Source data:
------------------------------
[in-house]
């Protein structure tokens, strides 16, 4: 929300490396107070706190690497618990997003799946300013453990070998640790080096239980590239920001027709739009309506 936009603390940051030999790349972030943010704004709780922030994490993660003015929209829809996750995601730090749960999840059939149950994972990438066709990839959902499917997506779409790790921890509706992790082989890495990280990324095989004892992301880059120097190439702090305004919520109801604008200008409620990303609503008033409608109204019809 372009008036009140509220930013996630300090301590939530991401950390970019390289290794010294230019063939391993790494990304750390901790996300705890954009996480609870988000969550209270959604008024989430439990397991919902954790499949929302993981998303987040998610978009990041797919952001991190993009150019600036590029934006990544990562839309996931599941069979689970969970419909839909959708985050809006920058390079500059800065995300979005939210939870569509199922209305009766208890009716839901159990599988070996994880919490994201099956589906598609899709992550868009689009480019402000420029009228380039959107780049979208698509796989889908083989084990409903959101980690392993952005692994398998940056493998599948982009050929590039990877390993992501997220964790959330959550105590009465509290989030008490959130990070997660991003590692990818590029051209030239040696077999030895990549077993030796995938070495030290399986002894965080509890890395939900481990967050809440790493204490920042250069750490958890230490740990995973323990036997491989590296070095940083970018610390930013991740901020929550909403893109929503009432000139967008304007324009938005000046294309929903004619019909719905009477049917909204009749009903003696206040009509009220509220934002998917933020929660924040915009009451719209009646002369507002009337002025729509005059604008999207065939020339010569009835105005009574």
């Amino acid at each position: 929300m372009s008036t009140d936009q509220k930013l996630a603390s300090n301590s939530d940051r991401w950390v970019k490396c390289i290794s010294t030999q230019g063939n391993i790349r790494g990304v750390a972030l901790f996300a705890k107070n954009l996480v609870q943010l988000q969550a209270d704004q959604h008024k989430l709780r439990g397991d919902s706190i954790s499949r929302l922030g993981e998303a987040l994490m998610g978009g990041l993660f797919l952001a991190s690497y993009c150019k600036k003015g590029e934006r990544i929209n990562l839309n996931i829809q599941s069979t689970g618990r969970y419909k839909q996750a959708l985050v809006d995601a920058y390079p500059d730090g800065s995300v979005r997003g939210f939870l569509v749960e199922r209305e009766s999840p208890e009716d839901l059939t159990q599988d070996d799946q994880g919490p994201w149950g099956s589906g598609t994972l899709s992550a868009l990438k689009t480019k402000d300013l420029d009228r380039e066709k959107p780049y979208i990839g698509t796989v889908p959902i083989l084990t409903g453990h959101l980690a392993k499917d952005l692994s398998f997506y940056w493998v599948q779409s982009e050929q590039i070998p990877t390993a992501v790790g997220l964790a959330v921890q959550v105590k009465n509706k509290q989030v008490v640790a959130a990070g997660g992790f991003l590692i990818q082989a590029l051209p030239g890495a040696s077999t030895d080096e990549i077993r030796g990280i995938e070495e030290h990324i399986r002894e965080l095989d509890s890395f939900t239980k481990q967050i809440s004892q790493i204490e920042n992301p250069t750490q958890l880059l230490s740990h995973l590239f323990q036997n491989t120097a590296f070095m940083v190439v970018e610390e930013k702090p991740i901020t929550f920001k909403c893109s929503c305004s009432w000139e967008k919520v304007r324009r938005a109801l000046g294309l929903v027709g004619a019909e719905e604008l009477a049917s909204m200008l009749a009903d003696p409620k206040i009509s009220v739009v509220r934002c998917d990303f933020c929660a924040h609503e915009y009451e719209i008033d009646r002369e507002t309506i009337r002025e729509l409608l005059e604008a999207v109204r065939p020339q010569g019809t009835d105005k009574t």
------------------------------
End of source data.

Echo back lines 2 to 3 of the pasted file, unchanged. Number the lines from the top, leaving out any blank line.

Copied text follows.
């Protein structure tokens, strides 16, 4: 929300490396107070706190690497618990997003799946300013453990070998640790080096239980590239920001027709739009309506 936009603390940051030999790349972030943010704004709780922030994490993660003015929209829809996750995601730090749960999840059939149950994972990438066709990839959902499917997506779409790790921890509706992790082989890495990280990324095989004892992301880059120097190439702090305004919520109801604008200008409620990303609503008033409608109204019809 372009008036009140509220930013996630300090301590939530991401950390970019390289290794010294230019063939391993790494990304750390901790996300705890954009996480609870988000969550209270959604008024989430439990397991919902954790499949929302993981998303987040998610978009990041797919952001991190993009150019600036590029934006990544990562839309996931599941069979689970969970419909839909959708985050809006920058390079500059800065995300979005939210939870569509199922209305009766208890009716839901159990599988070996994880919490994201099956589906598609899709992550868009689009480019402000420029009228380039959107780049979208698509796989889908083989084990409903959101980690392993952005692994398998940056493998599948982009050929590039990877390993992501997220964790959330959550105590009465509290989030008490959130990070997660991003590692990818590029051209030239040696077999030895990549077993030796995938070495030290399986002894965080509890890395939900481990967050809440790493204490920042250069750490958890230490740990995973323990036997491989590296070095940083970018610390930013991740901020929550909403893109929503009432000139967008304007324009938005000046294309929903004619019909719905009477049917909204009749009903003696206040009509009220509220934002998917933020929660924040915009009451719209009646002369507002009337002025729509005059604008999207065939020339010569009835105005009574």
């Amino acid at each position: 929300m372009s008036t009140d936009q509220k930013l996630a603390s300090n301590s939530d940051r991401w950390v970019k490396c390289i290794s010294t030999q230019g063939n391993i790349r790494g990304v750390a972030l901790f996300a705890k107070n954009l996480v609870q943010l988000q969550a209270d704004q959604h008024k989430l709780r439990g397991d919902s706190i954790s499949r929302l922030g993981e998303a987040l994490m998610g978009g990041l993660f797919l952001a991190s690497y993009c150019k600036k003015g590029e934006r990544i929209n990562l839309n996931i829809q599941s069979t689970g618990r969970y419909k839909q996750a959708l985050v809006d995601a920058y390079p500059d730090g800065s995300v979005r997003g939210f939870l569509v749960e199922r209305e009766s999840p208890e009716d839901l059939t159990q599988d070996d799946q994880g919490p994201w149950g099956s589906g598609t994972l899709s992550a868009l990438k689009t480019k402000d300013l420029d009228r380039e066709k959107p780049y979208i990839g698509t796989v889908p959902i083989l084990t409903g453990h959101l980690a392993k499917d952005l692994s398998f997506y940056w493998v599948q779409s982009e050929q590039i070998p990877t390993a992501v790790g997220l964790a959330v921890q959550v105590k009465n509706k509290q989030v008490v640790a959130a990070g997660g992790f991003l590692i990818q082989a590029l051209p030239g890495a040696s077999t030895d080096e990549i077993r030796g990280i995938e070495e030290h990324i399986r002894e965080l095989d509890s890395f939900t239980k481990q967050i809440s004892q790493i204490e920042n992301p250069t750490q958890l880059l230490s740990h995973l590239f323990q036997n491989t120097a590296f070095m940083v190439v970018e610390e930013k702090p991740i901020t929550f920001k909403c893109s929503c305004s009432w000139e967008k919520v304007r324009r938005a109801l000046g294309l929903v027709g004619a019909e719905e604008l009477a049917s909204m200008l009749a009903d003696p409620k206040i009509s009220v739009v509220r934002c998917d990303f933020c929660a924040h609503e915009y009451e719209i008033d009646r002369e507002t309506i009337r002025e729509l409608l005059e604008a999207v109204r065939p020339q010569g019809t009835d105005k009574t």